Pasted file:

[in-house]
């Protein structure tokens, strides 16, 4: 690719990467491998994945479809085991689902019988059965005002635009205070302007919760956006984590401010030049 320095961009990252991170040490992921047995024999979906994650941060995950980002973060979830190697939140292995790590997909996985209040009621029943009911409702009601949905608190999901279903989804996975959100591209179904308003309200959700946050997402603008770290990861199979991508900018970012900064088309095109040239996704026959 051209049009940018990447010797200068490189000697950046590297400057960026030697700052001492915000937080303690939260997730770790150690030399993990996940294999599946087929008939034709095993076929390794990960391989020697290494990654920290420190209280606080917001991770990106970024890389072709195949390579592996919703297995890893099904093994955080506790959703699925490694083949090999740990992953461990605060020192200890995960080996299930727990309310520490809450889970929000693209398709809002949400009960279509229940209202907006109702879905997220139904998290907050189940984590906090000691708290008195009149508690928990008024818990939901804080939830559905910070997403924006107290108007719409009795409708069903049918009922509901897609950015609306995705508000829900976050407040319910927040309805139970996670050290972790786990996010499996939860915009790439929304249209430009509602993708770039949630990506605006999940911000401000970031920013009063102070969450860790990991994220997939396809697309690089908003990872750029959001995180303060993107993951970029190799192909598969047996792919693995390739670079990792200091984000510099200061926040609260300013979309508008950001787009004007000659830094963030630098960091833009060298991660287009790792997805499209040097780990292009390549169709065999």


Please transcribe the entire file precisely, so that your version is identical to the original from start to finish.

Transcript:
[in-house]
């Protein structure tokens, strides 16, 4: 690719990467491998994945479809085991689902019988059965005002635009205070302007919760956006984590401010030049 320095961009990252991170040490992921047995024999979906994650941060995950980002973060979830190697939140292995790590997909996985209040009621029943009911409702009601949905608190999901279903989804996975959100591209179904308003309200959700946050997402603008770290990861199979991508900018970012900064088309095109040239996704026959 051209049009940018990447010797200068490189000697950046590297400057960026030697700052001492915000937080303690939260997730770790150690030399993990996940294999599946087929008939034709095993076929390794990960391989020697290494990654920290420190209280606080917001991770990106970024890389072709195949390579592996919703297995890893099904093994955080506790959703699925490694083949090999740990992953461990605060020192200890995960080996299930727990309310520490809450889970929000693209398709809002949400009960279509229940209202907006109702879905997220139904998290907050189940984590906090000691708290008195009149508690928990008024818990939901804080939830559905910070997403924006107290108007719409009795409708069903049918009922509901897609950015609306995705508000829900976050407040319910927040309805139970996670050290972790786990996010499996939860915009790439929304249209430009509602993708770039949630990506605006999940911000401000970031920013009063102070969450860790990991994220997939396809697309690089908003990872750029959001995180303060993107993951970029190799192909598969047996792919693995390739670079990792200091984000510099200061926040609260300013979309508008950001787009004007000659830094963030630098960091833009060298991660287009790792997805499209040097780990292009390549169709065999």